FYI, I added a new page to my site–one that describes the Ntombian Langauge. Its under the Matriarchies of Murin page if you’re curious.
The following post was written last week for my blog on my erotica publisher Forbidden Fiction Publishing. Hope everyone enjoys it!
It’s October. That means that next month is November. In just three week’s I’ll be starting the madness that is NaNoWriMo, National Novel Writing Month. I’m pretty sure that most people here know what NaNo is. The challenge to write a 50,000 word first draft in 30 days is fairly well known. I’ve done it for the last four or five years, producing something that was over 50K every single time, though one year I ended up telling a completely different story than the one I started with.
In the beginning, the first time I did NaNo, it was a huge horrendous challenge. Something that looked absolutely impossible until I sat down and started writing. But as the days went on and I kept piling up words it got easier. Exhausting, brain-twisting and not necessarily quality producing, but it did get easier. I actually could write something every day, something which I hadn’t been sure of before.
Seeing that completed draft encouraged me to sit down and write every single day over the next year until my second NaNo came around. That one was the one where the story I had planned failed utterly so I went off to work on something else and then failed at that too because I had no plans. I learned a lesson that year. Plots are wonderful things and having one can make the difference between success and failure.
Which, of course, was something that prompted me to work on plotting my stories better over the year; I worked hard at developing a proper plot outline, and on doing better world building. That was a fun year, honestly, full of stories that I still look back at and enjoy. By the time my third NaNo rolled around I was ready with a huge plot outline that I thought would be somewhere close to 100K. That meant writing around 3500 words per day but for a full month I managed it. By the time November 2008 was over I had one of my favorite fanfic stories ever.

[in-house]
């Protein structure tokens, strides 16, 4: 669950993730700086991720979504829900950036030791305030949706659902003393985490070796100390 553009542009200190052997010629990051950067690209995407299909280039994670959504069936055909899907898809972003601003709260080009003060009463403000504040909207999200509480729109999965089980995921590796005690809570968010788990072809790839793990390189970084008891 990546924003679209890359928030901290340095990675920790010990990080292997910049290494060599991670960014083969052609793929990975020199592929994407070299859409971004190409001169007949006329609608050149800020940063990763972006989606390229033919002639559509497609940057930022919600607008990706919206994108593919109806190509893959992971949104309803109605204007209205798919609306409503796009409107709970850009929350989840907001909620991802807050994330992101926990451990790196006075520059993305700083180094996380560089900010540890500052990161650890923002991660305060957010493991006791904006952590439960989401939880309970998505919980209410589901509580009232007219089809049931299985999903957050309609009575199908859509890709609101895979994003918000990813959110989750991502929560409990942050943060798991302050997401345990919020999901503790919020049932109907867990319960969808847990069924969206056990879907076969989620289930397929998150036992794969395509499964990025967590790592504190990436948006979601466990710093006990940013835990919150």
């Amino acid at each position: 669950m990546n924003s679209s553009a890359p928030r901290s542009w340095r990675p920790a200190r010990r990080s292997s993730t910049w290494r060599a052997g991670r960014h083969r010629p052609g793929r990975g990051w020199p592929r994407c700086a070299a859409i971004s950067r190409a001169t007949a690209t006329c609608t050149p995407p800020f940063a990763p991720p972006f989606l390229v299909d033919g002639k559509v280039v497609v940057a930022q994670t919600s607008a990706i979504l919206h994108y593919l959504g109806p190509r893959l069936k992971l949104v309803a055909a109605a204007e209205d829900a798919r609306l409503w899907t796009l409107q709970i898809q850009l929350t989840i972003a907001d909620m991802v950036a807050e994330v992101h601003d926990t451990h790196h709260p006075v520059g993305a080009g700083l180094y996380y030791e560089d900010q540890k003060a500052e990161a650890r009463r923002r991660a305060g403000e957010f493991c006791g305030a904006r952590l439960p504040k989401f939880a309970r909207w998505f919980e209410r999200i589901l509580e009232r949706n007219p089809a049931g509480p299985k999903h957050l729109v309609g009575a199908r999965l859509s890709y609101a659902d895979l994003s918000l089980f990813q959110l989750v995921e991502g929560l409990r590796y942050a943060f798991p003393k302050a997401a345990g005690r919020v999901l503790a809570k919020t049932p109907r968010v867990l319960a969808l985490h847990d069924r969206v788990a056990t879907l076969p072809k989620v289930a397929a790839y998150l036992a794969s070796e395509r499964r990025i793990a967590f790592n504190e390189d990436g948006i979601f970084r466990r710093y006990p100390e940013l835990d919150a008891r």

But writing that story had meant that I let several other good stories slide by the wayside. I never quite got caught up over the year as new plot bunnies hit me and new projects took precedence over the stories that had gotten set aside. In 2009 I decided to finish things rather than setting everything aside for a mad rush at a new NaNo story. It was a good choice in my opinion, letting me finish what I wanted and not feel like I was letting my readers or myself down.
In 2010 I wrote a new original story in a new world, Daughter of Chaos. In 2011 I wrote Secrets of the Artificer Mages, which I finally felt good enough about to submit for publication to FFP. To my delight, it was accepted and here I am, working on editing it for publication as another NaNo rolls around.
So now I’m pondering which story I want to write for this year’s NaNo. I’m not at all worried about making the 50K goal. On average I’ve written 50K words every month this year, other than September which was lower than normal due to a two-week long interruption of my writing schedule for work and vacation. It’s more a question of what story do I want to work on. What world do I want to play in?
I could write the sequel of Secrets, which is quite appealing. I like the symmetry of writing the second book during NaNo. There’s a side story to Secrets that I’m currently working on that could be my NaNo project just as easily. Or I could write a third original story that stalled out a while back that’s fun and flirty and full of my favorite kinks. Then again, I could write something totally new, though I don’t have a world or plot ready for something like that.
Either way, I’m looking forward to NaNo hitting. Not because I’ll have that challenge to meet but because NaNo has helped me grow as a writer every single year since I heard of it. There’s something about devoting a month to writing, to telling my husband ‘no, I’ve got to finish my words for the day’ and being believed, that’s magical. Most of the time I carve my writing time out where I can get it. It’s always a struggle. During NaNo, perhaps because it’s an official thing with a website and emails and other people doing it, my writing takes precedence. I have permission, encouragement, to devote myself to finishing my story. That’s a lovely feeling given that most of the time my writing isn’t something that my husband or friends pay any attention to.
I don’t know yet which story I’ll write this November but I’m looking forward to it either way.